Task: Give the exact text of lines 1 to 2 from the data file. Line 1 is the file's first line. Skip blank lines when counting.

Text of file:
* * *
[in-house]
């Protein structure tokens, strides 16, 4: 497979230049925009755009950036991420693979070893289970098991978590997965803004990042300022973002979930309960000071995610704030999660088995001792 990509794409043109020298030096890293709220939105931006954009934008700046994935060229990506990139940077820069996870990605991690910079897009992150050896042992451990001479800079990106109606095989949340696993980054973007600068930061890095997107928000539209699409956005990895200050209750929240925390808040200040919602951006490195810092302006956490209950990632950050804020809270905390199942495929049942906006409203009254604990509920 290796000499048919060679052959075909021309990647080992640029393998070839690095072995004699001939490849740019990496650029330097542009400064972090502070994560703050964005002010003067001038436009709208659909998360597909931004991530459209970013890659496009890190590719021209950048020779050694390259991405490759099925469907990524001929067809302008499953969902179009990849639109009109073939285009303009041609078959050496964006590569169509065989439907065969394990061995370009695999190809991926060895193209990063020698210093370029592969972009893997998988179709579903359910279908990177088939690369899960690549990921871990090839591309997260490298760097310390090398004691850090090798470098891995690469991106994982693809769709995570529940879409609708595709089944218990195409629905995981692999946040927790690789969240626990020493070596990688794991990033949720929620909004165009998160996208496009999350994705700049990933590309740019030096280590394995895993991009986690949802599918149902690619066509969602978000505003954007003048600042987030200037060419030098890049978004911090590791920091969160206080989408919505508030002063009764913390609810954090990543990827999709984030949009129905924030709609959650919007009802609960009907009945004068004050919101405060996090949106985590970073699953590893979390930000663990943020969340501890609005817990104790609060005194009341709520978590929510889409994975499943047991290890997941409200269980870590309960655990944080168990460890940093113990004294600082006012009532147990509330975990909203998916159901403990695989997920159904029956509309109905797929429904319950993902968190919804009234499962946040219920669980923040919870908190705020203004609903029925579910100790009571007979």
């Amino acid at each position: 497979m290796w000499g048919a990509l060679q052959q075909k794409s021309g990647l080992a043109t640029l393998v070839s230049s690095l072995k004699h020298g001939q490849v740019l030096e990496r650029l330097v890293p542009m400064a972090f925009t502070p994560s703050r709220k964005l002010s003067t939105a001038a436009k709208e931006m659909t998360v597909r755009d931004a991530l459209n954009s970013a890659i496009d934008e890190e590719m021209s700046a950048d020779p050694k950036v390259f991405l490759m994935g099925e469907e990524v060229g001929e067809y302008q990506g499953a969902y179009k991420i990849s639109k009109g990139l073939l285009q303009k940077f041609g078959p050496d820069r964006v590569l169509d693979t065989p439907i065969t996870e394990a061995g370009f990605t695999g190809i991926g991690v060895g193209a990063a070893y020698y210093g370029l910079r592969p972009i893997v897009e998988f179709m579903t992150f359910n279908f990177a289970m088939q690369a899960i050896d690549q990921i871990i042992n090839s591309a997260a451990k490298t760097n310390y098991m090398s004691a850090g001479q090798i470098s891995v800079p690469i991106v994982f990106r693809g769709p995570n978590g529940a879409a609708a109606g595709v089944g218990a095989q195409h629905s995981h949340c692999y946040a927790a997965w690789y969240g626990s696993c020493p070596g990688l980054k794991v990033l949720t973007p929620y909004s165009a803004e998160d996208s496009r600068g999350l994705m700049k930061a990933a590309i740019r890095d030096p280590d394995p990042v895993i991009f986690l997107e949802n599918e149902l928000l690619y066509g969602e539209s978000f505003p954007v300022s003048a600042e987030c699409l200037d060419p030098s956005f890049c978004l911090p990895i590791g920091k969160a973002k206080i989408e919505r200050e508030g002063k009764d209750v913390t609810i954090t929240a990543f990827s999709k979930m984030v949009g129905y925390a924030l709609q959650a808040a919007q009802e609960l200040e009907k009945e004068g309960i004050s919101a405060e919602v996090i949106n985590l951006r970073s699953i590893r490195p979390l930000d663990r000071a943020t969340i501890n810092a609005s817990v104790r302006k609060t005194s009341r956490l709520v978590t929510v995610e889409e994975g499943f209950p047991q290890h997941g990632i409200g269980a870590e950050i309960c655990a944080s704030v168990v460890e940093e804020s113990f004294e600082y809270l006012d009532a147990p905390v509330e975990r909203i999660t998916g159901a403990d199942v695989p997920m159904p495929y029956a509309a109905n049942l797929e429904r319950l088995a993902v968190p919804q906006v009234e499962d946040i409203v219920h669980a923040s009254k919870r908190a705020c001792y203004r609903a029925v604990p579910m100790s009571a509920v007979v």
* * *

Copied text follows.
[in-house]
């Protein structure tokens, strides 16, 4: 497979230049925009755009950036991420693979070893289970098991978590997965803004990042300022973002979930309960000071995610704030999660088995001792 990509794409043109020298030096890293709220939105931006954009934008700046994935060229990506990139940077820069996870990605991690910079897009992150050896042992451990001479800079990106109606095989949340696993980054973007600068930061890095997107928000539209699409956005990895200050209750929240925390808040200040919602951006490195810092302006956490209950990632950050804020809270905390199942495929049942906006409203009254604990509920 290796000499048919060679052959075909021309990647080992640029393998070839690095072995004699001939490849740019990496650029330097542009400064972090502070994560703050964005002010003067001038436009709208659909998360597909931004991530459209970013890659496009890190590719021209950048020779050694390259991405490759099925469907990524001929067809302008499953969902179009990849639109009109073939285009303009041609078959050496964006590569169509065989439907065969394990061995370009695999190809991926060895193209990063020698210093370029592969972009893997998988179709579903359910279908990177088939690369899960690549990921871990090839591309997260490298760097310390090398004691850090090798470098891995690469991106994982693809769709995570529940879409609708595709089944218990195409629905995981692999946040927790690789969240626990020493070596990688794991990033949720929620909004165009998160996208496009999350994705700049990933590309740019030096280590394995895993991009986690949802599918149902690619066509969602978000505003954007003048600042987030200037060419030098890049978004911090590791920091969160206080989408919505508030002063009764913390609810954090990543990827999709984030949009129905924030709609959650919007009802609960009907009945004068004050919101405060996090949106985590970073699953590893979390930000663990943020969340501890609005817990104790609060005194009341709520978590929510889409994975499943047991290890997941409200269980870590309960655990944080168990460890940093113990004294600082006012009532147990509330975990909203998916159901403990695989997920159904029956509309109905797929429904319950993902968190919804009234499962946040219920669980923040919870908190705020203004609903029925579910100790009571007979």